Reflection of a wave by a rigid boundary

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Summary:

Why does it invert?
I found this on the internet.

The inversion of the reflected pulse can be explained by returning to our conceptions of the nature of a mechanical wave. When a crest reaches the end of a medium ("medium A"), the last particle of the medium A receives an upward displacement. This particle is attached to the first particle of the other medium ("medium B") on the other side of the boundary. As the last particle of medium A pulls upwards on the first particle of medium B, the first particle of medium B pulls downwards on the last particle of medium A. This is merely Newton's third law of action-reaction. For every action, there is an equal and opposite reaction.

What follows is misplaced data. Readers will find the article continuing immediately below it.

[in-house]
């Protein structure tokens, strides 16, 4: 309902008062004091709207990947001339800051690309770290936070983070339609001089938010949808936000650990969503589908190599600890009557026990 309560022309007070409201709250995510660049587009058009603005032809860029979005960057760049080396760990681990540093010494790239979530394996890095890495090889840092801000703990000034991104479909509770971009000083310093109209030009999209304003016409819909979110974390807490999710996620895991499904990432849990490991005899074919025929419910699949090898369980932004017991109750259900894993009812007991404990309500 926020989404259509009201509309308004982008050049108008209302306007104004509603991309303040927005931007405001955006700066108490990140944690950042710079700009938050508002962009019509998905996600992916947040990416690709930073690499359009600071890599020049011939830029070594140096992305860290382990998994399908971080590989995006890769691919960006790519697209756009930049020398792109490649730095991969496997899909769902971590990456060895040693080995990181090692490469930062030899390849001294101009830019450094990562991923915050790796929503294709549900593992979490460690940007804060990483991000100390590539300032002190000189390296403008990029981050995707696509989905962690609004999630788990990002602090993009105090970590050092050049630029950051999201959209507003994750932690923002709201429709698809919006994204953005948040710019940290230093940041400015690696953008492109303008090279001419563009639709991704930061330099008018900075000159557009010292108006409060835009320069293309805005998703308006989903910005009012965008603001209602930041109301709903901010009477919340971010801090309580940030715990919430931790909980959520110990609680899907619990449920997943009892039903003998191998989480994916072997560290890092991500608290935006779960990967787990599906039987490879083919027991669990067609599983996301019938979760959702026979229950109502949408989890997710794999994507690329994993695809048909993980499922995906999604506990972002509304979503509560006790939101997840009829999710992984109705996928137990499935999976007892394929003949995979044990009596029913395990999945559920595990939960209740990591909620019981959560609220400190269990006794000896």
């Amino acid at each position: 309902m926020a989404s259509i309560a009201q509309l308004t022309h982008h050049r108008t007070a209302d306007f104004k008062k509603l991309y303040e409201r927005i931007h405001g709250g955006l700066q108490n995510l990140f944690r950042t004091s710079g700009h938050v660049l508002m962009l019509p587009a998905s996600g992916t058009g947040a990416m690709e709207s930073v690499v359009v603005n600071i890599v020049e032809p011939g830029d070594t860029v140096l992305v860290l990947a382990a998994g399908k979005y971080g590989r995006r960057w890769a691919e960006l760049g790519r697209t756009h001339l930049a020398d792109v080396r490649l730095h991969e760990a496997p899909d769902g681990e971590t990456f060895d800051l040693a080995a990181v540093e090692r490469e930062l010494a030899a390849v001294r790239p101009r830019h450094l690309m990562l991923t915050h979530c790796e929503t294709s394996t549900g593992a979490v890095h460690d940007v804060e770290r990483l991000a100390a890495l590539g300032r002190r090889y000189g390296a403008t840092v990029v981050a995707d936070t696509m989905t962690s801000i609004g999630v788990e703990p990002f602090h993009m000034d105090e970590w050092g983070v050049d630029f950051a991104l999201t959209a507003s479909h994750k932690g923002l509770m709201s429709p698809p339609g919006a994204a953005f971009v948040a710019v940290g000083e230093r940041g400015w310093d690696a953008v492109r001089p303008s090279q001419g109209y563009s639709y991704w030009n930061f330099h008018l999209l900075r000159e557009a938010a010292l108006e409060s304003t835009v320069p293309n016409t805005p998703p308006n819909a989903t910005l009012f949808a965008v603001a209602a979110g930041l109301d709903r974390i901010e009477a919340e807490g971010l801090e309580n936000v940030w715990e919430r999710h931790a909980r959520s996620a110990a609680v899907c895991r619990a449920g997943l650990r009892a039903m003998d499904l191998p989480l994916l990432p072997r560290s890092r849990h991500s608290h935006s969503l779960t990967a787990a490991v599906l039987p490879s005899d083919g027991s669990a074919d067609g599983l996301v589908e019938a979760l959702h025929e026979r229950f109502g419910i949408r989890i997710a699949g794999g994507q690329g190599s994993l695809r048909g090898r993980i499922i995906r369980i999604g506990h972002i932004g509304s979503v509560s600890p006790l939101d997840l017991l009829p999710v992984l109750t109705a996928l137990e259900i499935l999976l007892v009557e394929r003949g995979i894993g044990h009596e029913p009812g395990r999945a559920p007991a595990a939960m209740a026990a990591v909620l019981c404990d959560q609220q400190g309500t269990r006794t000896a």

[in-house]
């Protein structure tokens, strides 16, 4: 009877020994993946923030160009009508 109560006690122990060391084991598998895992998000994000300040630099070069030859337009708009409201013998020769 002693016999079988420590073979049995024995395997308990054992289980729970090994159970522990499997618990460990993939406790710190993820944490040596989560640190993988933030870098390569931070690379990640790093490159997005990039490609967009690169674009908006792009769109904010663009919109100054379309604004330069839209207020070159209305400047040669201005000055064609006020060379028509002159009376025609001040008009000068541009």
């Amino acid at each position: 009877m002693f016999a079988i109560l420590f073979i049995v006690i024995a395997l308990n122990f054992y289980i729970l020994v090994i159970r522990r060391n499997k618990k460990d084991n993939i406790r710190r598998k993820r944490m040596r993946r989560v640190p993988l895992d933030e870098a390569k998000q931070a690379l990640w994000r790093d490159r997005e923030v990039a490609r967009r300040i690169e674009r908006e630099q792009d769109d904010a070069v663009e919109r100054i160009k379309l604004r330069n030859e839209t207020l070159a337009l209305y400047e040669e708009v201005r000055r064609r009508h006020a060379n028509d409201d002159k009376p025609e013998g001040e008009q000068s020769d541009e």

Source

How does the crest reach the end of the medium? As the other end is fixed there is no way the crest can reach the interface. Isn't it?

My book gave an alternative explanation. It stated that as there is no net displacement at the interface, we can use the principle of superposition to find the phase of the reflected wave (The reflected phase should be 180 more than the incident phase). But my question isn't both the same wave? We use the principle of superposition when there are two different waves. Here, the same wave is just being reflected.

Please correct me
 

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